“$200 trillion is needed to stop global warming” (Bloomberg New Energy Finance)
Buckle up, fireworks will be going off in a couple of weeks in the pristine complex known as Dubai. World leaders, climate scientists, environmentalists, and fossil fuel producers will clash over the outlook for climate change and the impact of global warming, or should it be called global heating? Already, there are signs of tension, as explained in a recent BBC News headline: “Deep Divisions Ahead of Crucial UN Climate Talks” d/d October 31, 2023.
The 2023 United Nations Climate Change Conference or Conference of the Parties of the UNFCCC, more commonly referred to as COP28, will be the 28th United Nations Climate Change Conference, held from November 30th until December 12th at Expo City, Dubai.
The question arises, will the aftermath of COP28 help to save the planet? But, on the other hand, does the planet really need help, or is it human civilization that’s in trouble? After all, the planet has been through worse, the Permian-Triassic Extinction 250 million years ago, and it survived. Homo sapiens wouldn’t have made it as 95% of marine life was wiped out and almost all vertebrates died. But, then again, that was 250 million years ago.
It should be noted that 30 years of COPs have yielded very little progress toward the reduction regulation or removal of greenhouse gases. Governments have never taken it seriously enough. Meanwhile, over the same time frame, CO2 has increased by 60% with never a down year except in 2020 when greenhouse gases dropped by 4.6% during the worldwide COVID lockdown only to snap back to a new record level in 2021.
Greenhouse gases have been on a relentless track, up and away, throughout the age of industrialization, trapping global heat, increasing global temperatures, distorting jet streams, and disrupting the climate system into a mad frenzy. All of this continues to harass the scientific community to come up with answers to a perceived threat of human extinction, the planet’s 6th, but maybe it’ll only be partial extinction or no extinction. Nobody really knows for sure how events like these turn out. But can people survive without life-sourcing ecosystems, like rainforests, wetlands, the Great Barrier Reef, and vibrant rivers, and: according to the UN Convention to Combat Desertification, 75% of Spain’s land is battling climatic conditions that could lead to desertification?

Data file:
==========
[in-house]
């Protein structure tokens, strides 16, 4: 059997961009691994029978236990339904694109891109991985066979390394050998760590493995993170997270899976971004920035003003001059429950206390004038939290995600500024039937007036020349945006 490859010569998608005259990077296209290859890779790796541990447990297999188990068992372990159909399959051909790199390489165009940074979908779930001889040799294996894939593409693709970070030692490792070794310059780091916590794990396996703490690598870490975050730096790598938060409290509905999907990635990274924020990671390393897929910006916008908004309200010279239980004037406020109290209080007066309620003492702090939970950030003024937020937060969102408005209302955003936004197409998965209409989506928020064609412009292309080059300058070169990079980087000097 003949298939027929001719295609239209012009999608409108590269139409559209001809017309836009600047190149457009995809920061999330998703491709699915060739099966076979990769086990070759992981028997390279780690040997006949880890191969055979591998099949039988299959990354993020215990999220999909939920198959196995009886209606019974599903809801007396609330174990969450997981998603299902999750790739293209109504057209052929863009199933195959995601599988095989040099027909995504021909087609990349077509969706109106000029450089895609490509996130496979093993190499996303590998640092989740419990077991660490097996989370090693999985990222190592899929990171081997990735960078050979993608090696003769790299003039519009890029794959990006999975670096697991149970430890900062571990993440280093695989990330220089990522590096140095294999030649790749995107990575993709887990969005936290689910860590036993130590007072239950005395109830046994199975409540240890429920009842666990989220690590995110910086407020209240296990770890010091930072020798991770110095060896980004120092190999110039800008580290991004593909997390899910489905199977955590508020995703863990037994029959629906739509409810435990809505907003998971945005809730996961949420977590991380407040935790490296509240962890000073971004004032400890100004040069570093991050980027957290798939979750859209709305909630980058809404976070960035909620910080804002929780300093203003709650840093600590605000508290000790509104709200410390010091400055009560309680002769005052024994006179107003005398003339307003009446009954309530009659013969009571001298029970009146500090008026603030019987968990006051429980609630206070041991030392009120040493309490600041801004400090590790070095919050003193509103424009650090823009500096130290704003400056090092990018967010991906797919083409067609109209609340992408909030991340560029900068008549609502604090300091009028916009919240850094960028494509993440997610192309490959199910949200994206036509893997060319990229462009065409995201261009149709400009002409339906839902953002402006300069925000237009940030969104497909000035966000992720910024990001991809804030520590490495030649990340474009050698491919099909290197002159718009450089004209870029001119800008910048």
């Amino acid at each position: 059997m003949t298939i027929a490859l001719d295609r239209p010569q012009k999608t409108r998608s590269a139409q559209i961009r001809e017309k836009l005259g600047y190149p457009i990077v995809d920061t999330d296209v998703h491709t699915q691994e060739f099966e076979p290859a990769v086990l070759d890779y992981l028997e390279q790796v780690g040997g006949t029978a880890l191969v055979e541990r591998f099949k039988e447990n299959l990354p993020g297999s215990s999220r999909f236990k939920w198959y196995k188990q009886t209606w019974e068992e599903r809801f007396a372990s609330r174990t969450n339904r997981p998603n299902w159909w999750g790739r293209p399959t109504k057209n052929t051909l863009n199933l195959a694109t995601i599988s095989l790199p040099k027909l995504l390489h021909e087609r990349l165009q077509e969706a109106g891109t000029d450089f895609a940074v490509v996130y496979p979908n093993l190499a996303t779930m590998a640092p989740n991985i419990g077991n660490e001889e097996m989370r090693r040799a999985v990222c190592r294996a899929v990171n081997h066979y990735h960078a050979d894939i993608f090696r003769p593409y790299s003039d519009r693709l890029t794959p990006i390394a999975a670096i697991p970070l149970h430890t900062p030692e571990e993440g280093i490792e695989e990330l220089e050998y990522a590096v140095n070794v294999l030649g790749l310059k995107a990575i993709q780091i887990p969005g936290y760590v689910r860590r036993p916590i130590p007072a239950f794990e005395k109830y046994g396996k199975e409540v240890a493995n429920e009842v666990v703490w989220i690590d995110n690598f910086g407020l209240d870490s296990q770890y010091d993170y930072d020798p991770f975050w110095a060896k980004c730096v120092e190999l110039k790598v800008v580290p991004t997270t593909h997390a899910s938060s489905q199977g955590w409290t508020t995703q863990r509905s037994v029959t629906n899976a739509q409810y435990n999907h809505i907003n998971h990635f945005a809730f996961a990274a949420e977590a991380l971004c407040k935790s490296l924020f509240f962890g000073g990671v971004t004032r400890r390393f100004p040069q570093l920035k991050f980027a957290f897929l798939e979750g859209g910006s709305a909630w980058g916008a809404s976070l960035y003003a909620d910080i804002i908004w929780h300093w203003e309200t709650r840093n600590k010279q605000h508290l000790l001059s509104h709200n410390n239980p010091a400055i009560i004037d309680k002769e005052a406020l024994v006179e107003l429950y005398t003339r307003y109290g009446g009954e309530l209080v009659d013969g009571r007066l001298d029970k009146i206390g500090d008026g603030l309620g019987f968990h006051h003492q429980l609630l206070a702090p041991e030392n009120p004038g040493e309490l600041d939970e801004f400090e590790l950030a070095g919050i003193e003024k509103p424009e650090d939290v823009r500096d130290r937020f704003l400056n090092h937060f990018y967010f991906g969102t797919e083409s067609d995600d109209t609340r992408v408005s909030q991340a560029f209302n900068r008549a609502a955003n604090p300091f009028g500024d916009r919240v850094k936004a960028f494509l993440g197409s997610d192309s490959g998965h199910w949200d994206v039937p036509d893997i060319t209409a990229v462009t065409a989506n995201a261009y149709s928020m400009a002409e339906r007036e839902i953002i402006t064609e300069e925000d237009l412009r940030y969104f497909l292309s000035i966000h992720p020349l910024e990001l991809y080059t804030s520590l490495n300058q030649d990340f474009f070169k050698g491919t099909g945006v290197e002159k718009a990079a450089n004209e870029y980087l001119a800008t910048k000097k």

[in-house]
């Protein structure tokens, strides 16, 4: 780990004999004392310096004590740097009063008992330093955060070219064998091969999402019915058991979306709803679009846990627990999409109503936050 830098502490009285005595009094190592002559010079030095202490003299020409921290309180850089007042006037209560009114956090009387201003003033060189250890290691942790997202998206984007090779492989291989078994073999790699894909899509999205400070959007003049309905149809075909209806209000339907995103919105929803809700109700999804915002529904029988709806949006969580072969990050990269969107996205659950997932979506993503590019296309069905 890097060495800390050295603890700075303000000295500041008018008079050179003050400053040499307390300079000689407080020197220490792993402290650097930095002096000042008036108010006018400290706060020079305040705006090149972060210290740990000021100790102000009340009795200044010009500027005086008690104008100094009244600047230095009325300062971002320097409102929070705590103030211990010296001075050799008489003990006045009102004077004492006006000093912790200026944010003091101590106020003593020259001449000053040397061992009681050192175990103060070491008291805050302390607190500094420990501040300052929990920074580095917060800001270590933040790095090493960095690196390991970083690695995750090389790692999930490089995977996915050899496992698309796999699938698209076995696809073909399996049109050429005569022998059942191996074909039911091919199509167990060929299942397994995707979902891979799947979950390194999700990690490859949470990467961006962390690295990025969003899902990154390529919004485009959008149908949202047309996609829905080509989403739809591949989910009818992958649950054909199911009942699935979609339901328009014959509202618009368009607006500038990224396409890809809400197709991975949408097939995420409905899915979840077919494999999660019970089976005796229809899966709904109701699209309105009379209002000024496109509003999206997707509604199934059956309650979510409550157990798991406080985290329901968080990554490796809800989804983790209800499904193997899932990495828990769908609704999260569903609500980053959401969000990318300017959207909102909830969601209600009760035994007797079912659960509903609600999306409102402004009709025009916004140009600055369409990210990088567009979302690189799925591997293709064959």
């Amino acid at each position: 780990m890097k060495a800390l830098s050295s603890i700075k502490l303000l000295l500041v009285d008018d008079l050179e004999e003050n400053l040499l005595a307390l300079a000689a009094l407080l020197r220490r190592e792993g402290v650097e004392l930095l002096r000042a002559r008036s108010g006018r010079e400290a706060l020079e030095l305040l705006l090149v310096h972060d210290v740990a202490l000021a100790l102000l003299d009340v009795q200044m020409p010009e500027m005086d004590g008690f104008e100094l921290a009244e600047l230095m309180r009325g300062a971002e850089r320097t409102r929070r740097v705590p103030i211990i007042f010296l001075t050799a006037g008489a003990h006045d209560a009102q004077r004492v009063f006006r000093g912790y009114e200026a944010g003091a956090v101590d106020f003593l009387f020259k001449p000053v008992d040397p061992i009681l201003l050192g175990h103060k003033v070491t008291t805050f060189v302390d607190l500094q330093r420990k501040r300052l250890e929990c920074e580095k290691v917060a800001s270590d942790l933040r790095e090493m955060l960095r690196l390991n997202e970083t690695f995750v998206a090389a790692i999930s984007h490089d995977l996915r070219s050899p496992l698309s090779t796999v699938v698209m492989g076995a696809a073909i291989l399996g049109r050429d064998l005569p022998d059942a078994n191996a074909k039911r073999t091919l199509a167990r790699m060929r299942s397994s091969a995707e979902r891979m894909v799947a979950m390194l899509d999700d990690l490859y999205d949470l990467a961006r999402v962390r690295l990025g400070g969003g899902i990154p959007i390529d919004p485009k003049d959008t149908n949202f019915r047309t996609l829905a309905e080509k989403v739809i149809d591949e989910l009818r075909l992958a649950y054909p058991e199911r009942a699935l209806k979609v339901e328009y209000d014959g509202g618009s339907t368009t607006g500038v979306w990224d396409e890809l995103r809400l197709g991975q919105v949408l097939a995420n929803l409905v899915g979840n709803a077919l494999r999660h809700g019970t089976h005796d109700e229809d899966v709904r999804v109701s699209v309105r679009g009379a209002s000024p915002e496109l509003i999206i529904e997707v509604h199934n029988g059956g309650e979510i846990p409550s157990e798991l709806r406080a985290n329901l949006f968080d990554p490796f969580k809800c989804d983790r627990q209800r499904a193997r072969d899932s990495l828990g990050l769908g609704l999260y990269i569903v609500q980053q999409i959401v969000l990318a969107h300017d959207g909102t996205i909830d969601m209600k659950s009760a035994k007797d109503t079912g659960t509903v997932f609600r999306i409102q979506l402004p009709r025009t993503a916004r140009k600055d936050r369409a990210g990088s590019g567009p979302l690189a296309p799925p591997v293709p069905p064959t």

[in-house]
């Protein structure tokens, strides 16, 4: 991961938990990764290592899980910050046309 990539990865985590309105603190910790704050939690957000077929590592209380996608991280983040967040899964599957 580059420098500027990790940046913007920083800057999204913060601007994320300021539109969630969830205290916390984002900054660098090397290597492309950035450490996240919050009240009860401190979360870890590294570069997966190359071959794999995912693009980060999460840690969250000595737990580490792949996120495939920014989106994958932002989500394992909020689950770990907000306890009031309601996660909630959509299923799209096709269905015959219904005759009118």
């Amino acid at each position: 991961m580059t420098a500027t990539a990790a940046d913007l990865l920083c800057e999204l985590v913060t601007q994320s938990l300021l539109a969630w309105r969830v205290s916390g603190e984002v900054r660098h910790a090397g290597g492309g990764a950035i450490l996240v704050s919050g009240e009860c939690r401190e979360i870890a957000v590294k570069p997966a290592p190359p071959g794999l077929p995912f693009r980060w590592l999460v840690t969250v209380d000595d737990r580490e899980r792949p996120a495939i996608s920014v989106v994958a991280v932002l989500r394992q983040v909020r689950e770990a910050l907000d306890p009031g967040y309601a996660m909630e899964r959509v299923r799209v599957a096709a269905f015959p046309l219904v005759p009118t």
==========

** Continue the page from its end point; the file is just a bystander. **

Leading up to COP28 more than 70 environment ministers and 100 national delegations have been meeting in Abu Dhabi during the hottest year ever recorded on a global basis. Delegates must wonder if a petrostate can deliver a low-carbon globe. The question answers itself. The president of the upcoming COP28, Sultan Al Jaber, who has a reputation as a divisive negotiator, is head of Adnoc, the UAE state oil company.
According to BBC News, Greta “How Dare You” Thunberg is in a state of shock, questioning the entire COP process, which is understandable. In sharp contrast to Greta, Mr. Al Jaber claims the climate change imbroglio can only be resolved with the help of the oil industry with an eye towards limiting temperature rise to 1.5°C. This has been the publicly stated objective of the Intergovernmental Panel on Climate Change (IPCC). Why would the host of COP28 say anything else? But still, it’s interesting that Al Jaber claims the problem can only be solved by the help of the oil industry.
Even more interesting yet, Al Jaber admits that emissions must be cut by 43% by 2030 because that’s what the science says must be done. Nevertheless, Adnoc has plans to increase oil production by 600,000 barrels per day over exactly the same time frame. The oil and gas giant will be spending $150B for the expansion of production. Even more confusing yet, Al Jaber claims: “The world economy needs the additional production as emissions fall.” What is missing here?
According to a recent interview with Kevin Anderson, Tyndall Centre for Climate Change Research, regarding COP28: “The fossil fuel industry has now completely succeeded in corrupting the COP process… what we’ve got is a COP process that has been completely taken over by the fossil fuel companies.”
Complicating matters even more, the European Union (EU) has staked a position, along with several other countries, claiming that “no compromise is possible on cutting fossil fuel production,” in direct opposition to Al Jaber, especially as Adnoc plans an increase of 600,000 barrels per day.
Another festering bone of contention is a funding agreement by developed nations for poor undeveloped nations to help pay for the damage incurred by climate change, amounting to some $100 billion per year owed by developed countries, yet big question marks remain about actual payments and seriousness to fulfill commitments. This was supposed to be a big win at the last COP but discussions about how to implement it have already broken down in preliminary talks at Abu Dhabi.